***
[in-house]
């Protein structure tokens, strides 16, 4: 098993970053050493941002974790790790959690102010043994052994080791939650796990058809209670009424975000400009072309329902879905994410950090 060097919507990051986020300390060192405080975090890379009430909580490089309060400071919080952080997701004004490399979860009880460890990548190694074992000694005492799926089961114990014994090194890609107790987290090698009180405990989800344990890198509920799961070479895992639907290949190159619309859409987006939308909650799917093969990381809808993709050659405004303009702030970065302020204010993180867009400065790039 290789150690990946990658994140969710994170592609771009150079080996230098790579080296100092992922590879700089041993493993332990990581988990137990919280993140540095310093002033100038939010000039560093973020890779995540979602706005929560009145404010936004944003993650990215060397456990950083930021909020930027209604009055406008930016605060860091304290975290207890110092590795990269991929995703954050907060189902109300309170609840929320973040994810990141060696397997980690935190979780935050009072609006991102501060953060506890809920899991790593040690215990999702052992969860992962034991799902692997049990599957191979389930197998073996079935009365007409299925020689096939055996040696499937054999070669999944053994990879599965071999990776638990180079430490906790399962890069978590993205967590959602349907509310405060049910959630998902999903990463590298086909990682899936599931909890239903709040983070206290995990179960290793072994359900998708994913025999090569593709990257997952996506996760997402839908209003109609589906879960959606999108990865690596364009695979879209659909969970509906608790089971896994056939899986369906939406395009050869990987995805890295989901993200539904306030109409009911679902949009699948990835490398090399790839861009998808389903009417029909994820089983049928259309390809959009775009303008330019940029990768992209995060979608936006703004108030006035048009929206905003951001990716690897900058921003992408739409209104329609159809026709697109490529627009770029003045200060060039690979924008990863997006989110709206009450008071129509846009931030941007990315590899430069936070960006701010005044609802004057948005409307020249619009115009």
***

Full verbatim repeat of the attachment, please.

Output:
[in-house]
């Protein structure tokens, strides 16, 4: 098993970053050493941002974790790790959690102010043994052994080791939650796990058809209670009424975000400009072309329902879905994410950090 060097919507990051986020300390060192405080975090890379009430909580490089309060400071919080952080997701004004490399979860009880460890990548190694074992000694005492799926089961114990014994090194890609107790987290090698009180405990989800344990890198509920799961070479895992639907290949190159619309859409987006939308909650799917093969990381809808993709050659405004303009702030970065302020204010993180867009400065790039 290789150690990946990658994140969710994170592609771009150079080996230098790579080296100092992922590879700089041993493993332990990581988990137990919280993140540095310093002033100038939010000039560093973020890779995540979602706005929560009145404010936004944003993650990215060397456990950083930021909020930027209604009055406008930016605060860091304290975290207890110092590795990269991929995703954050907060189902109300309170609840929320973040994810990141060696397997980690935190979780935050009072609006991102501060953060506890809920899991790593040690215990999702052992969860992962034991799902692997049990599957191979389930197998073996079935009365007409299925020689096939055996040696499937054999070669999944053994990879599965071999990776638990180079430490906790399962890069978590993205967590959602349907509310405060049910959630998902999903990463590298086909990682899936599931909890239903709040983070206290995990179960290793072994359900998708994913025999090569593709990257997952996506996760997402839908209003109609589906879960959606999108990865690596364009695979879209659909969970509906608790089971896994056939899986369906939406395009050869990987995805890295989901993200539904306030109409009911679902949009699948990835490398090399790839861009998808389903009417029909994820089983049928259309390809959009775009303008330019940029990768992209995060979608936006703004108030006035048009929206905003951001990716690897900058921003992408739409209104329609159809026709697109490529627009770029003045200060060039690979924008990863997006989110709206009450008071129509846009931030941007990315590899430069936070960006701010005044609802004057948005409307020249619009115009």